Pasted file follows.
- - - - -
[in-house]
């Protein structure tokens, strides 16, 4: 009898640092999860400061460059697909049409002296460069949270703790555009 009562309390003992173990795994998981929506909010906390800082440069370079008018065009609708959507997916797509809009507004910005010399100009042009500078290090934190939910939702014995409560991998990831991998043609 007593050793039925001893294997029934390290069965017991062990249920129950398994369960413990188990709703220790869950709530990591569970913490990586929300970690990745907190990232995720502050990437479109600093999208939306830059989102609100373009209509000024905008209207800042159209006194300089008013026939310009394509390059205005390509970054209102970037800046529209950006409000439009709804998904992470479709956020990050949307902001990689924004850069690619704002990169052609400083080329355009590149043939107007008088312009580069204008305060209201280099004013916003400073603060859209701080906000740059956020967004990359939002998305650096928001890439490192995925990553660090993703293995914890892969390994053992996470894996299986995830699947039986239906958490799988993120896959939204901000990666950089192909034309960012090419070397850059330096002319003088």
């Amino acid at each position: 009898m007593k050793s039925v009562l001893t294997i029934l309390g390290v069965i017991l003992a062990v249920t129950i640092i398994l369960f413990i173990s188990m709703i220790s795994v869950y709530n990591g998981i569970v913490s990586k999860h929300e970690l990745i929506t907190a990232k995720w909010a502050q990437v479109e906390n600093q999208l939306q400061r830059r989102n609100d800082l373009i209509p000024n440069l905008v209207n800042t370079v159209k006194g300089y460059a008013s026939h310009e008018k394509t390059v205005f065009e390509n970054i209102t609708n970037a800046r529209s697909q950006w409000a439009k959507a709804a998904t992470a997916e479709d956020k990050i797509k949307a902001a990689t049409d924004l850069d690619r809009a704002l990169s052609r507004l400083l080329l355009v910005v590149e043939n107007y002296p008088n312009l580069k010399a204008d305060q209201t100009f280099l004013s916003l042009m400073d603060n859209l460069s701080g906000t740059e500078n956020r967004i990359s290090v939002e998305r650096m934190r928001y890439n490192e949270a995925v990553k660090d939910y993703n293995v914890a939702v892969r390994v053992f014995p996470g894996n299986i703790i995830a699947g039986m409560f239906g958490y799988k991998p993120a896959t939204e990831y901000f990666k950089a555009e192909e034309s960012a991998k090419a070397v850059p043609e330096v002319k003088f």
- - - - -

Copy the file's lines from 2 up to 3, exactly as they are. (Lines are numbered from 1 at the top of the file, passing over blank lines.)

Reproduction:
């Protein structure tokens, strides 16, 4: 009898640092999860400061460059697909049409002296460069949270703790555009 009562309390003992173990795994998981929506909010906390800082440069370079008018065009609708959507997916797509809009507004910005010399100009042009500078290090934190939910939702014995409560991998990831991998043609 007593050793039925001893294997029934390290069965017991062990249920129950398994369960413990188990709703220790869950709530990591569970913490990586929300970690990745907190990232995720502050990437479109600093999208939306830059989102609100373009209509000024905008209207800042159209006194300089008013026939310009394509390059205005390509970054209102970037800046529209950006409000439009709804998904992470479709956020990050949307902001990689924004850069690619704002990169052609400083080329355009590149043939107007008088312009580069204008305060209201280099004013916003400073603060859209701080906000740059956020967004990359939002998305650096928001890439490192995925990553660090993703293995914890892969390994053992996470894996299986995830699947039986239906958490799988993120896959939204901000990666950089192909034309960012090419070397850059330096002319003088």
């Amino acid at each position: 009898m007593k050793s039925v009562l001893t294997i029934l309390g390290v069965i017991l003992a062990v249920t129950i640092i398994l369960f413990i173990s188990m709703i220790s795994v869950y709530n990591g998981i569970v913490s990586k999860h929300e970690l990745i929506t907190a990232k995720w909010a502050q990437v479109e906390n600093q999208l939306q400061r830059r989102n609100d800082l373009i209509p000024n440069l905008v209207n800042t370079v159209k006194g300089y460059a008013s026939h310009e008018k394509t390059v205005f065009e390509n970054i209102t609708n970037a800046r529209s697909q950006w409000a439009k959507a709804a998904t992470a997916e479709d956020k990050i797509k949307a902001a990689t049409d924004l850069d690619r809009a704002l990169s052609r507004l400083l080329l355009v910005v590149e043939n107007y002296p008088n312009l580069k010399a204008d305060q209201t100009f280099l004013s916003l042009m400073d603060n859209l460069s701080g906000t740059e500078n956020r967004i990359s290090v939002e998305r650096m934190r928001y890439n490192e949270a995925v990553k660090d939910y993703n293995v914890a939702v892969r390994v053992f014995p996470g894996n299986i703790i995830a699947g039986m409560f239906g958490y799988k991998p993120a896959t939204e990831y901000f990666k950089a555009e192909e034309s960012a991998k090419a070397v850059p043609e330096v002319k003088f």